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A Look at the Inflation Crystal Ball: Morgan Stanley’s View

By May 20, 2021May 22nd, 2021No Comments

Morgan Stanley economist Ellen Zentner says people are becoming “more convinced that inflation is a real thing.”

The outlook for inflation and interest rates is a hot topic as the US recovery picks up steam. Here’s the view Morgan Stanley recently outlined for bank treasurers at a recent NeuGroup meeting:

  • Inflationary pressure will almost certainly continue, but even with upwards of $2 trillion in additional capital from the Biden administration’s Build Back Better initiative likely to arrive early next year, the Federal Reserve will probably not increase rates until third quarter of 2023.
  • Ellen Zentner, Morgan Stanley’s chief US economist, told members that her forecast is consistent with the Fed’s new framework that recognizes short-term rates close to zero require waiting longer to raise rates, and then only gradually.
  • Morgan Stanley sees the core personal consumption expenditures (PCE) index peaking around 2.6% and longer-term falling to 2.3%, higher than the Fed and Wall Street consensus expectation of 2.0%.

Inflation surge. The bank anticipates a pop in inflation this year, stemming partly from comparing this year’s growth numbers to last year’s deflationary numbers.

  • Replenishing inventories and resuming services after the Covid-19 hiatus will also fuel price increases, as well shortages of goods and other distortions stemming from the economy unwinding from the pandemic.
  • However, core PCE, which anchors Fed policy, should recede in 2022 but remain elevated, Ms. Zentner said.
  • Seeking an average core rate of 2%, the Fed won’t rush to tamp down inflation, which has been stubbornly below that target for some time.

Rising 10-year rates. The 10-year Treasury bond rate fell from 1.9% pre-pandemic to as low as 0.50% during, and this year ramped up to 1.6% from below 1.0% at the start of the year. NeuGroup’s Scott Flieger asked whether that increase represented returning to a pre-pandemic environment or inflation.

  • “It’s mostly due to inflation compensation,” Ms. Zentner said, adding that while normalization has played a role, “The difference now is that people are becoming more and more convinced that inflation is a real thing.”

Higher inflation. Longer term core PCE should remain above 2%, Ms. Zentner said, partly because globalization has slowed long-time disinflationary pressure from lower import prices and labor costs.

  • Plus, the pandemic is likely to lead to sticky increases in labor costs, and households flush with cash, combined with low mortgage rates, have pushed up housing prices and rents.
  • Consumers are also likely to draw upon $2.1 trillion in excess savings.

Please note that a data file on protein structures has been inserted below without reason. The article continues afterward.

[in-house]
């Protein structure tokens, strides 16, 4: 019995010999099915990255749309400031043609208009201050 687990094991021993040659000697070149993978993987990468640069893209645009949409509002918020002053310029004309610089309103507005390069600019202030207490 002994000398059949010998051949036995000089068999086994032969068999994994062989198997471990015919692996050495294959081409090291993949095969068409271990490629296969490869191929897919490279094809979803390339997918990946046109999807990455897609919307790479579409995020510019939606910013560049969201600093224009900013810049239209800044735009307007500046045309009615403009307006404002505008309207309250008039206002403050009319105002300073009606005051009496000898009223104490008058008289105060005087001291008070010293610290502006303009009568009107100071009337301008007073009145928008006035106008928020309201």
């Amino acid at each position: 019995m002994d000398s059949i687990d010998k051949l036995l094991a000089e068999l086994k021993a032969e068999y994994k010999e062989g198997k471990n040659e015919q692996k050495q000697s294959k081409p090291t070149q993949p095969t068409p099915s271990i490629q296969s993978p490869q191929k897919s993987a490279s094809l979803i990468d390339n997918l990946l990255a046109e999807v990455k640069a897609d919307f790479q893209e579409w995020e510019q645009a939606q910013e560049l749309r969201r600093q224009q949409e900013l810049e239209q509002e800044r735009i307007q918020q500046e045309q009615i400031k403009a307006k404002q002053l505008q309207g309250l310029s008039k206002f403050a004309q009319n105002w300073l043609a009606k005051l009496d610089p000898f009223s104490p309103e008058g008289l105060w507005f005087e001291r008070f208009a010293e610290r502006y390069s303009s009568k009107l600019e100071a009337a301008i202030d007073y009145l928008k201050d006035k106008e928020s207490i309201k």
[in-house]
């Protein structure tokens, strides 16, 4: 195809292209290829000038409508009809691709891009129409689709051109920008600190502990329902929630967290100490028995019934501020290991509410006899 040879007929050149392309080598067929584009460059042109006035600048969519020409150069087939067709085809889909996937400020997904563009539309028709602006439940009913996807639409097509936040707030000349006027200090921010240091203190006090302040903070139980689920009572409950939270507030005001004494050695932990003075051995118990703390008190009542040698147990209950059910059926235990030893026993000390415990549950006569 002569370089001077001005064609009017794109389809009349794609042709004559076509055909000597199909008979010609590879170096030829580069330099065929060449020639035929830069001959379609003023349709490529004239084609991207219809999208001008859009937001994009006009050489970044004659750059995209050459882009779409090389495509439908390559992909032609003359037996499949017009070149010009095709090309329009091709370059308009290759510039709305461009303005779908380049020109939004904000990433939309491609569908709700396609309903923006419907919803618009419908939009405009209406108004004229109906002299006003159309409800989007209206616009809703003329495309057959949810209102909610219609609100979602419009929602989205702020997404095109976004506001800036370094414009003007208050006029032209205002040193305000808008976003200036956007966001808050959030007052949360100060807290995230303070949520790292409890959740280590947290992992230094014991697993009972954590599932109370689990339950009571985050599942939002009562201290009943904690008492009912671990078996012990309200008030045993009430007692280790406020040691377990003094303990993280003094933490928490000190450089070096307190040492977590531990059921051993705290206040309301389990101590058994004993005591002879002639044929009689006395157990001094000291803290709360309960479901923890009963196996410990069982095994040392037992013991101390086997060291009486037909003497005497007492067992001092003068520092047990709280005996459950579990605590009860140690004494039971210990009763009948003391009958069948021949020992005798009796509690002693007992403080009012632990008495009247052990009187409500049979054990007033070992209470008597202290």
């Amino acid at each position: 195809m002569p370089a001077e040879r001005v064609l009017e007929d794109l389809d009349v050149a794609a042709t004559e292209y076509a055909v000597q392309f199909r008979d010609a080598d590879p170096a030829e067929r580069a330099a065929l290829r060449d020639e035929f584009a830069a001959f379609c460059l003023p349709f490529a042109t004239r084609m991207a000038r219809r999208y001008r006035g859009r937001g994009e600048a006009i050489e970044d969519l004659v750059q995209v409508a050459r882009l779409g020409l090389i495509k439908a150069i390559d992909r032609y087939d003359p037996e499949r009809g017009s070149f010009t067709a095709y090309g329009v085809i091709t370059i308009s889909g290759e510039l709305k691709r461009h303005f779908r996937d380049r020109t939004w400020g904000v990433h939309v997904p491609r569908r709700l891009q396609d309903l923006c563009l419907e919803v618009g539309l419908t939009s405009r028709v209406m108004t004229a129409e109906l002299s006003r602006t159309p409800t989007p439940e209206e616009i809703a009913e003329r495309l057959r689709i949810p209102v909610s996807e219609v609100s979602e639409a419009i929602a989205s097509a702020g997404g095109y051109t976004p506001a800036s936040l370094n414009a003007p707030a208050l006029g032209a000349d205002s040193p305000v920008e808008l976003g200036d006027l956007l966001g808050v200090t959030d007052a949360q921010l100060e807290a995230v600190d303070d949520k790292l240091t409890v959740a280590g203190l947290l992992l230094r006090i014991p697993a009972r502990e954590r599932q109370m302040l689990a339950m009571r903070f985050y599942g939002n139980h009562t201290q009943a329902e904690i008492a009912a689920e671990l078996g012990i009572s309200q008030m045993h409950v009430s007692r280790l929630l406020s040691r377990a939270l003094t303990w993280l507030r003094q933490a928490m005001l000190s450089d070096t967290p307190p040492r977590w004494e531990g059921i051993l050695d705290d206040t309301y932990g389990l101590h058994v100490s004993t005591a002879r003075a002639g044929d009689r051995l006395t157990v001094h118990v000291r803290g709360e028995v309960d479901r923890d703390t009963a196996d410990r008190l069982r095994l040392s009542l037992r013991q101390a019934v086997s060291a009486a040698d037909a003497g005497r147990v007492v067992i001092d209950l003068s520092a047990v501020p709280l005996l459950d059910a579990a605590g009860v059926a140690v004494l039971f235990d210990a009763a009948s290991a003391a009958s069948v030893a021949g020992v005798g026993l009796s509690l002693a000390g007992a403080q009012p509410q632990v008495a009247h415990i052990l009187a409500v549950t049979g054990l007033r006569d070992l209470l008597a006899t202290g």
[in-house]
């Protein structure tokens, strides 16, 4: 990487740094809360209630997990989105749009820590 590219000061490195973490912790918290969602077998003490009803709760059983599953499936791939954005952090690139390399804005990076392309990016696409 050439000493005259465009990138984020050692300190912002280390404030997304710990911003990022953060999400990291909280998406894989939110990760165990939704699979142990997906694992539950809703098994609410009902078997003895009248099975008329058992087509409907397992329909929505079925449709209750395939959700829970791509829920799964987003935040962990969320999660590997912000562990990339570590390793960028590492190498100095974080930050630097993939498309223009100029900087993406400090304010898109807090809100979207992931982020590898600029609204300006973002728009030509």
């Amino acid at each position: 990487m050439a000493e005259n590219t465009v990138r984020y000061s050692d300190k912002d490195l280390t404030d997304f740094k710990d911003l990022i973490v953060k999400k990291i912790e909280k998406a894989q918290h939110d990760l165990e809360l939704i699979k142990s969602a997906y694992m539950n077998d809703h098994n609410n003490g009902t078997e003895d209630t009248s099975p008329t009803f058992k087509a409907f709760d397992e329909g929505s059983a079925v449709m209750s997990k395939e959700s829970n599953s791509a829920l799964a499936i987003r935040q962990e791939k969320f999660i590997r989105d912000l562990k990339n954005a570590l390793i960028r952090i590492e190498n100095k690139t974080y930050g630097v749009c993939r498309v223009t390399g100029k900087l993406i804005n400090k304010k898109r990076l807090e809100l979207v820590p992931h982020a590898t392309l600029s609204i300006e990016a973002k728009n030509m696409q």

Fed’s view. The Fed is assuming unemployment can return to as low as pre-Covid, around 3.5%, without becoming inflationary, Ms. Zentner said, although structural changes stemming from the pandemic may change that.

  • The Fed has recognized, however, that its old concept of full employment is not an inclusive goal, so it now seeks to achieve ‘maximum employment’ by running a tight labor market, focusing on objectives such as closing employment gaps among demographic groups.
  • Combining its inflation framework target with the concept of maximum employment, Ms. Zentner said, is why the Fed will keep rates on hold for so long while “running a high-pressure economy.”

Infrastructure raises productivity. The Biden administration’s infrastructure plan provides the biggest bang for the government buck.

  • Morgan Stanley anticipates infrastructure will be passed via reconciliation in October and start to trickle into the economy at the start of 2022.
  • Although a massive chunk of change, Ms. Zentner said, the Fed is likely to see it revving up currently depressed productivity levels in the long term. “You can get inflationary pressures at first because you might run into shortages with these big projects,” she said. “But higher productivity ultimately will put a lid on runaway inflation.”

Tax question. A bank treasurer asked whether failure to fund President Biden’s initiatives fully via taxes would prompt the Fed to purchase Treasury bonds to increase the money supply and liquidity in the financial sector.

  • If the Fed has to step up purchases, it will be because it has seen pockets of financial conditions tightening that must be offset to support its outlook, Ms. Zentner said. “Keep in mind the Fed may consider higher interest rates from more debt issuance perfectly acceptable given that infrastructure would also be boosting the economy’s prospects for stronger growth.”
Justin Jones

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